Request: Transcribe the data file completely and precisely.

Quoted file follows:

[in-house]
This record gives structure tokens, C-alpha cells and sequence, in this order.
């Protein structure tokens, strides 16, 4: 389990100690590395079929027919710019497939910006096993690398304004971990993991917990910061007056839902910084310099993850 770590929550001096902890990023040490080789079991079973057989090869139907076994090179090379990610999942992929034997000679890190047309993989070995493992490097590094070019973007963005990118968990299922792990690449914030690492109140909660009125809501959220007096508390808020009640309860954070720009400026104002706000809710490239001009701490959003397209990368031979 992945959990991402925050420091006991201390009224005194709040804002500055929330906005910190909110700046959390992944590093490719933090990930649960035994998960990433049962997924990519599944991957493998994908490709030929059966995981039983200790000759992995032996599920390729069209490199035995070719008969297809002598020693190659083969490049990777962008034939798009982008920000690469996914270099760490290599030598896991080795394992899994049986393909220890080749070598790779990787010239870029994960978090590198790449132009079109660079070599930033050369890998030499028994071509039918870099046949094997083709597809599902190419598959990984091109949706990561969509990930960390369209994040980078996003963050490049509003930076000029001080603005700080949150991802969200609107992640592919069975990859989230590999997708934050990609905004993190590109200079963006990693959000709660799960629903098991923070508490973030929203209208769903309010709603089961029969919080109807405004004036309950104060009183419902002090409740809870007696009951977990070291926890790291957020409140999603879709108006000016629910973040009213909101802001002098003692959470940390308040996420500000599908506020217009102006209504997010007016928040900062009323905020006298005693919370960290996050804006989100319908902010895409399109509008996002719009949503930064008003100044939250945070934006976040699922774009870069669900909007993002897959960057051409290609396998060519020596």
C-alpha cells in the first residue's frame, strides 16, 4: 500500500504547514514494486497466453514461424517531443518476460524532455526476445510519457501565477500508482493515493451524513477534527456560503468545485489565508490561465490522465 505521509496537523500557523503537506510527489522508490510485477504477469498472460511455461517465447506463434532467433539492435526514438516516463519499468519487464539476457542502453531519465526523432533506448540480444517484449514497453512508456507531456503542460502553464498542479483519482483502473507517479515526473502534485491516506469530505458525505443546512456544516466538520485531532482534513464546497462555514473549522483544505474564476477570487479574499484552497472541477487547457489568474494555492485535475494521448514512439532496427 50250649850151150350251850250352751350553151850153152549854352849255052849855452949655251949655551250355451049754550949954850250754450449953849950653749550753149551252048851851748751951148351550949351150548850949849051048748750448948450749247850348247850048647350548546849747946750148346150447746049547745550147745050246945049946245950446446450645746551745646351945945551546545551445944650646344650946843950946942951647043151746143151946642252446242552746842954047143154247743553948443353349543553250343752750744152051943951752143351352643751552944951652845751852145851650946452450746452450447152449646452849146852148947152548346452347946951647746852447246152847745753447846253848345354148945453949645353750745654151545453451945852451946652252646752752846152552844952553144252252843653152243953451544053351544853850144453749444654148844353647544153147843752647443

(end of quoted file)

[in-house]
This record gives structure tokens, C-alpha cells and sequence, in this order.
């Protein structure tokens, strides 16, 4: 389990100690590395079929027919710019497939910006096993690398304004971990993991917990910061007056839902910084310099993850 770590929550001096902890990023040490080789079991079973057989090869139907076994090179090379990610999942992929034997000679890190047309993989070995493992490097590094070019973007963005990118968990299922792990690449914030690492109140909660009125809501959220007096508390808020009640309860954070720009400026104002706000809710490239001009701490959003397209990368031979 992945959990991402925050420091006991201390009224005194709040804002500055929330906005910190909110700046959390992944590093490719933090990930649960035994998960990433049962997924990519599944991957493998994908490709030929059966995981039983200790000759992995032996599920390729069209490199035995070719008969297809002598020693190659083969490049990777962008034939798009982008920000690469996914270099760490290599030598896991080795394992899994049986393909220890080749070598790779990787010239870029994960978090590198790449132009079109660079070599930033050369890998030499028994071509039918870099046949094997083709597809599902190419598959990984091109949706990561969509990930960390369209994040980078996003963050490049509003930076000029001080603005700080949150991802969200609107992640592919069975990859989230590999997708934050990609905004993190590109200079963006990693959000709660799960629903098991923070508490973030929203209208769903309010709603089961029969919080109807405004004036309950104060009183419902002090409740809870007696009951977990070291926890790291957020409140999603879709108006000016629910973040009213909101802001002098003692959470940390308040996420500000599908506020217009102006209504997010007016928040900062009323905020006298005693919370960290996050804006989100319908902010895409399109509008996002719009949503930064008003100044939250945070934006976040699922774009870069669900909007993002897959960057051409290609396998060519020596």
C-alpha cells in the first residue's frame, strides 16, 4: 500500500504547514514494486497466453514461424517531443518476460524532455526476445510519457501565477500508482493515493451524513477534527456560503468545485489565508490561465490522465 505521509496537523500557523503537506510527489522508490510485477504477469498472460511455461517465447506463434532467433539492435526514438516516463519499468519487464539476457542502453531519465526523432533506448540480444517484449514497453512508456507531456503542460502553464498542479483519482483502473507517479515526473502534485491516506469530505458525505443546512456544516466538520485531532482534513464546497462555514473549522483544505474564476477570487479574499484552497472541477487547457489568474494555492485535475494521448514512439532496427 50250649850151150350251850250352751350553151850153152549854352849255052849855452949655251949655551250355451049754550949954850250754450449953849950653749550753149551252048851851748751951148351550949351150548850949849051048748750448948450749247850348247850048647350548546849747946750148346150447746049547745550147745050246945049946245950446446450645746551745646351945945551546545551445944650646344650946843950946942951647043151746143151946642252446242552746842954047143154247743553948443353349543553250343752750744152051943951752143351352643751552944951652845751852145851650946452450746452450447152449646452849146852148947152548346452347946951647746852447246152847745753447846253848345354148945453949645353750745654151545453451945852451946652252646752752846152552844952553144252252843653152243953451544053351544853850144453749444654148844353647544153147843752647443